As an Iranian-American who observes Iranian politics with equal parts curiosity and concern, I am at once amazed and astonished by Iranian President Mahmoud Ahmadinejad’s most recent display of tactlessness at Columbia University, especially given his oftentimes eloquent if not ebullient nature.
Unable to posit straight answers to questions like “Do you seek the destruction of Israel?” and “Are you supporting terrorism in Iraq ?” he appeared ostensibly opposed to directly answer anything controversial. Consequently, and contrary to his somewhat emboldened image at home, he made himself look clumsy, weak and dare I say feeble.
While admittedly Ahmadinejad has made some seemingly absurd proclamations that make him easily vilified in the West, we still must wonder whether his uniquely Persian pomp is in fact guided by a more veiled and vitriolic internal Iranian policy that requires if not forces him to make blanket denials of homosexuality and the holocaust.
Maybe he was caught off-guard by Columbia’s President Bollinger, or possibly his morning chai didn’t sit well, but when the world is told every day that Iran wants to “wipe Israel off the map,” and that it supports terrorists in Iraq and beyond, it is de rigueur for a leader in his particular position to – at the very least – make an effort to clear up the confusion rather than sheepishly shy away from it.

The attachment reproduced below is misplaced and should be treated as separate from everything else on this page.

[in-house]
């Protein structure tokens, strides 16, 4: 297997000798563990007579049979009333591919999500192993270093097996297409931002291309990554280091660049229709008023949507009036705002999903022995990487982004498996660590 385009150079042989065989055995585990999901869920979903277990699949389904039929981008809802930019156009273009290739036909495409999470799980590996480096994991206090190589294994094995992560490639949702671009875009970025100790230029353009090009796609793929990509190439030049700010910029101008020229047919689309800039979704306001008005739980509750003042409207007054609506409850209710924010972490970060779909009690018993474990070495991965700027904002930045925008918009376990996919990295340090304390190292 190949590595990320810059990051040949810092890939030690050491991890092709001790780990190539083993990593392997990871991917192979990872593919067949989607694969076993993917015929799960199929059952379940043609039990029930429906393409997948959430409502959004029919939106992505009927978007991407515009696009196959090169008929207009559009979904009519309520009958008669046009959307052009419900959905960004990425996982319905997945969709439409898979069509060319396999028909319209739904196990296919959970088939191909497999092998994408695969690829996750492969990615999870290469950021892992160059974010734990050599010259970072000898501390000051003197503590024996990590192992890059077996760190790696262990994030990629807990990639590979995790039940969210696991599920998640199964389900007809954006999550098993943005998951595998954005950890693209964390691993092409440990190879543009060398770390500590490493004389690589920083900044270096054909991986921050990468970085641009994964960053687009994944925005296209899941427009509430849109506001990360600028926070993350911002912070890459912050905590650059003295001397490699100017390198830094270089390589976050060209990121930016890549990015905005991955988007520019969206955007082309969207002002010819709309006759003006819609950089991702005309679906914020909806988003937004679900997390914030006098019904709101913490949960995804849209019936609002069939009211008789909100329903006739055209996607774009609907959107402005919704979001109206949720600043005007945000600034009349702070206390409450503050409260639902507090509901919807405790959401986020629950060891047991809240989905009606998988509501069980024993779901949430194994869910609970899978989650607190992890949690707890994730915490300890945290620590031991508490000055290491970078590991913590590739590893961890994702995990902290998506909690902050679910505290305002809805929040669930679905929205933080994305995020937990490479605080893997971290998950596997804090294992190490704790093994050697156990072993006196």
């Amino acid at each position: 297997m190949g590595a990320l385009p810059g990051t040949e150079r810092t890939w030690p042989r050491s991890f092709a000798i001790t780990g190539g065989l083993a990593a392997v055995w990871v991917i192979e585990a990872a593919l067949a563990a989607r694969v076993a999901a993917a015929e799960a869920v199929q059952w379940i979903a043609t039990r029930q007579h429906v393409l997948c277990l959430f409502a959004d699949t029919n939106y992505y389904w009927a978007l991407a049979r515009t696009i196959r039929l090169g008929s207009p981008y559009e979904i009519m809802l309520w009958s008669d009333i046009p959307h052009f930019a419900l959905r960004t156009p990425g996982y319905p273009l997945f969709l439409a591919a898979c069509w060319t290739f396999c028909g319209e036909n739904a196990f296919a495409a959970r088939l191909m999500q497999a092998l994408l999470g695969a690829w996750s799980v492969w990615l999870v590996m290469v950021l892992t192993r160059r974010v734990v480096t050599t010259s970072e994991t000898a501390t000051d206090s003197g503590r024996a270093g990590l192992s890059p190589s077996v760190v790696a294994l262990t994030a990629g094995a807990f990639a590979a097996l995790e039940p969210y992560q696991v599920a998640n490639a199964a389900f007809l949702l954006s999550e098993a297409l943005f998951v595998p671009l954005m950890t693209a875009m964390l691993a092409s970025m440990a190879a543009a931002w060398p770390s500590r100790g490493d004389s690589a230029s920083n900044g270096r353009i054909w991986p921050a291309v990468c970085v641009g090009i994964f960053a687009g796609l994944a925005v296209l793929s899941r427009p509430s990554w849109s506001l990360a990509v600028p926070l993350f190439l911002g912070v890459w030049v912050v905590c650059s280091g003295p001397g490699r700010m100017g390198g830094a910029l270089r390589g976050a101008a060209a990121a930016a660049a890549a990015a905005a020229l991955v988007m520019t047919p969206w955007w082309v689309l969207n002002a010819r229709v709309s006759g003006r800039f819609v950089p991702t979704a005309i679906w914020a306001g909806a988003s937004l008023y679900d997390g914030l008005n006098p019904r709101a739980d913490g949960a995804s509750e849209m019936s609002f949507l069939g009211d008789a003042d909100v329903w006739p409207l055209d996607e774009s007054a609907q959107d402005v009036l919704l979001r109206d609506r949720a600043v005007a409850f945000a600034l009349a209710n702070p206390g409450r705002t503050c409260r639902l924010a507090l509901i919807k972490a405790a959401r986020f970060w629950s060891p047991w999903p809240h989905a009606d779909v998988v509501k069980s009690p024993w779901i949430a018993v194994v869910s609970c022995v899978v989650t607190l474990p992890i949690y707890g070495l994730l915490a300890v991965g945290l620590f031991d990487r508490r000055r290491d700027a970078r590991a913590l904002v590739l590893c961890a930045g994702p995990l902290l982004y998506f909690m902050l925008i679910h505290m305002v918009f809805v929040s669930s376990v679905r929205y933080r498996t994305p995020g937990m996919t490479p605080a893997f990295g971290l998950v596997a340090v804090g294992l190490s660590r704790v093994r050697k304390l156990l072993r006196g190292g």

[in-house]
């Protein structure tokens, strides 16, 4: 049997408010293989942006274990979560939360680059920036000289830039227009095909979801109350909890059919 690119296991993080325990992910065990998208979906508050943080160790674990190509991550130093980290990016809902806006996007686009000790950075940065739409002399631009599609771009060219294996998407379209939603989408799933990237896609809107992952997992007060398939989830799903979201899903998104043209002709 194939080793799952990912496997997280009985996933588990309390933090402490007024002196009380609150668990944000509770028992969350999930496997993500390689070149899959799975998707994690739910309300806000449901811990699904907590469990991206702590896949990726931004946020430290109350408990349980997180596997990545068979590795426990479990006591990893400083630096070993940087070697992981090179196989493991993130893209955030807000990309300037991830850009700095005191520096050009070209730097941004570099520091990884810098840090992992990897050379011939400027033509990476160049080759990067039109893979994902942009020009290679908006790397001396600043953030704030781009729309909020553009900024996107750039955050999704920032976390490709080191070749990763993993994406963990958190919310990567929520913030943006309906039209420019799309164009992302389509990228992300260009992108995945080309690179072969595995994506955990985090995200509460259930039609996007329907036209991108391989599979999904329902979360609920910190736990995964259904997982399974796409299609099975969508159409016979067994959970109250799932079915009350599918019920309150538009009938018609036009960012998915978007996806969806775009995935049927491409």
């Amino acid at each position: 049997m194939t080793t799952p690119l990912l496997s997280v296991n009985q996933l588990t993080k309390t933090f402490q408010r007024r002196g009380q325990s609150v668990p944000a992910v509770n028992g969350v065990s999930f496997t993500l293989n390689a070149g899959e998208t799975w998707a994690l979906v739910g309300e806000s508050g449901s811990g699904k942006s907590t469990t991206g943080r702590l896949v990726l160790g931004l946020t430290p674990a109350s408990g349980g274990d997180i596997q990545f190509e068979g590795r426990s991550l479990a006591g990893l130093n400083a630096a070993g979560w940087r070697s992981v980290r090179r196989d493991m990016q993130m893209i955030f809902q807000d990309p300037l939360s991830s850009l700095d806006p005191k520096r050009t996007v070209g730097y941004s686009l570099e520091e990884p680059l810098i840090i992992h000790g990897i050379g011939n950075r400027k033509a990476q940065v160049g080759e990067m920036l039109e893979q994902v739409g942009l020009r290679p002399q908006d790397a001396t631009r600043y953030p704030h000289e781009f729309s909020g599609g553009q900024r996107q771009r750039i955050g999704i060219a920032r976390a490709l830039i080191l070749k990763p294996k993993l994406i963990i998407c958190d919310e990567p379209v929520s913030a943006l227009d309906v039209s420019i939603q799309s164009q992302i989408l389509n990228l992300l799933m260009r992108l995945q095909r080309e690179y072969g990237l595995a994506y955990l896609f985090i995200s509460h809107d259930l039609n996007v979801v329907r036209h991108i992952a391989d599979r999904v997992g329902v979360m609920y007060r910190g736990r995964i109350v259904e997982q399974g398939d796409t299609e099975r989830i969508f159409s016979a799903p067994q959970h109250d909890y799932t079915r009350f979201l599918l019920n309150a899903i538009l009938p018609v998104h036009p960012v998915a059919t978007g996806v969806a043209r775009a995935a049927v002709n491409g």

If Ahmadinejad desires to impress Iran’s immensity upon the world, then for the sake of Americans, Israelis and Iranians themselves, it is incumbent upon him to address such sensitive issues as the elimination of Israel and Iran’s nuclear aspirations with facts rather than fatwa. A simple heaping of humility would have helped him to dispel any notions of being diabolical, whilst equally allowing him the ability to explain that his positions have nothing to do with Judaism per se, and that Iran’s energy ambitions are indeed benign given its domestic economic delinquency.
Iranians are far from stupid – and Ahmadinejad is no exception. With equal access to newspapers, satellite TV and the internet, they have become a progressive population desirous of the same comforts and freedoms enjoyed elsewhere. But Ahmadinejad’s recent denials, his brazenly provocative pronouncements alongside an absence of political acumen have now not only made him but Iran and Iranians in general subjects of ridicule and revulsion – and that is a condition we all can ill-afford.